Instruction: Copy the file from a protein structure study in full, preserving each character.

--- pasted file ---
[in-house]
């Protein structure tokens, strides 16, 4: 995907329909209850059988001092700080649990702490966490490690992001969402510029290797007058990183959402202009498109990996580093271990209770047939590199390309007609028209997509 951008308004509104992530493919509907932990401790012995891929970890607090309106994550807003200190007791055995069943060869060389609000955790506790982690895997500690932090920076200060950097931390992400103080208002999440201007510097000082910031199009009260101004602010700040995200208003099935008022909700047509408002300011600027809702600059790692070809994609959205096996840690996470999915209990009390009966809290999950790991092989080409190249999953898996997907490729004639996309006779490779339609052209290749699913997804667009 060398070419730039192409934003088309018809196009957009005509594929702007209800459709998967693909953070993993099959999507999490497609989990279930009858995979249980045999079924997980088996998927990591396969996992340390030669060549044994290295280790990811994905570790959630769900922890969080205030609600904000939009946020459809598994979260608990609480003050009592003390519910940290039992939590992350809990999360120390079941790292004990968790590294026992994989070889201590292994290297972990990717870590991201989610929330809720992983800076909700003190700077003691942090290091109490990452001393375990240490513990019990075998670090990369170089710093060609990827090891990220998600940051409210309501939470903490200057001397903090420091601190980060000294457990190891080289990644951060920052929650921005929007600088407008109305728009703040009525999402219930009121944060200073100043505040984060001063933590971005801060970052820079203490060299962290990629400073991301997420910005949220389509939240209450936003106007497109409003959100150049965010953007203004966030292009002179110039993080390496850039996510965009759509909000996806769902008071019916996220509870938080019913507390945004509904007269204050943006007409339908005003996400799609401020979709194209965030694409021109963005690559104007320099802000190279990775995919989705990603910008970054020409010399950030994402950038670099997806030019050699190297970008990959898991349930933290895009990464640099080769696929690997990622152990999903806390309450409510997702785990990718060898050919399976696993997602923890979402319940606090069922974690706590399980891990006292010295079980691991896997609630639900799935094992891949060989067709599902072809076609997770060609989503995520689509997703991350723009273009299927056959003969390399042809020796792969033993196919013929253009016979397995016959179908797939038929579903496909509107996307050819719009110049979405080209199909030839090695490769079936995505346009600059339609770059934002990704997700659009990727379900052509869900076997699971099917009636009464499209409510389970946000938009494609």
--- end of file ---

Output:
[in-house]
């Protein structure tokens, strides 16, 4: 995907329909209850059988001092700080649990702490966490490690992001969402510029290797007058990183959402202009498109990996580093271990209770047939590199390309007609028209997509 951008308004509104992530493919509907932990401790012995891929970890607090309106994550807003200190007791055995069943060869060389609000955790506790982690895997500690932090920076200060950097931390992400103080208002999440201007510097000082910031199009009260101004602010700040995200208003099935008022909700047509408002300011600027809702600059790692070809994609959205096996840690996470999915209990009390009966809290999950790991092989080409190249999953898996997907490729004639996309006779490779339609052209290749699913997804667009 060398070419730039192409934003088309018809196009957009005509594929702007209800459709998967693909953070993993099959999507999490497609989990279930009858995979249980045999079924997980088996998927990591396969996992340390030669060549044994290295280790990811994905570790959630769900922890969080205030609600904000939009946020459809598994979260608990609480003050009592003390519910940290039992939590992350809990999360120390079941790292004990968790590294026992994989070889201590292994290297972990990717870590991201989610929330809720992983800076909700003190700077003691942090290091109490990452001393375990240490513990019990075998670090990369170089710093060609990827090891990220998600940051409210309501939470903490200057001397903090420091601190980060000294457990190891080289990644951060920052929650921005929007600088407008109305728009703040009525999402219930009121944060200073100043505040984060001063933590971005801060970052820079203490060299962290990629400073991301997420910005949220389509939240209450936003106007497109409003959100150049965010953007203004966030292009002179110039993080390496850039996510965009759509909000996806769902008071019916996220509870938080019913507390945004509904007269204050943006007409339908005003996400799609401020979709194209965030694409021109963005690559104007320099802000190279990775995919989705990603910008970054020409010399950030994402950038670099997806030019050699190297970008990959898991349930933290895009990464640099080769696929690997990622152990999903806390309450409510997702785990990718060898050919399976696993997602923890979402319940606090069922974690706590399980891990006292010295079980691991896997609630639900799935094992891949060989067709599902072809076609997770060609989503995520689509997703991350723009273009299927056959003969390399042809020796792969033993196919013929253009016979397995016959179908797939038929579903496909509107996307050819719009110049979405080209199909030839090695490769079936995505346009600059339609770059934002990704997700659009990727379900052509869900076997699971099917009636009464499209409510389970946000938009494609």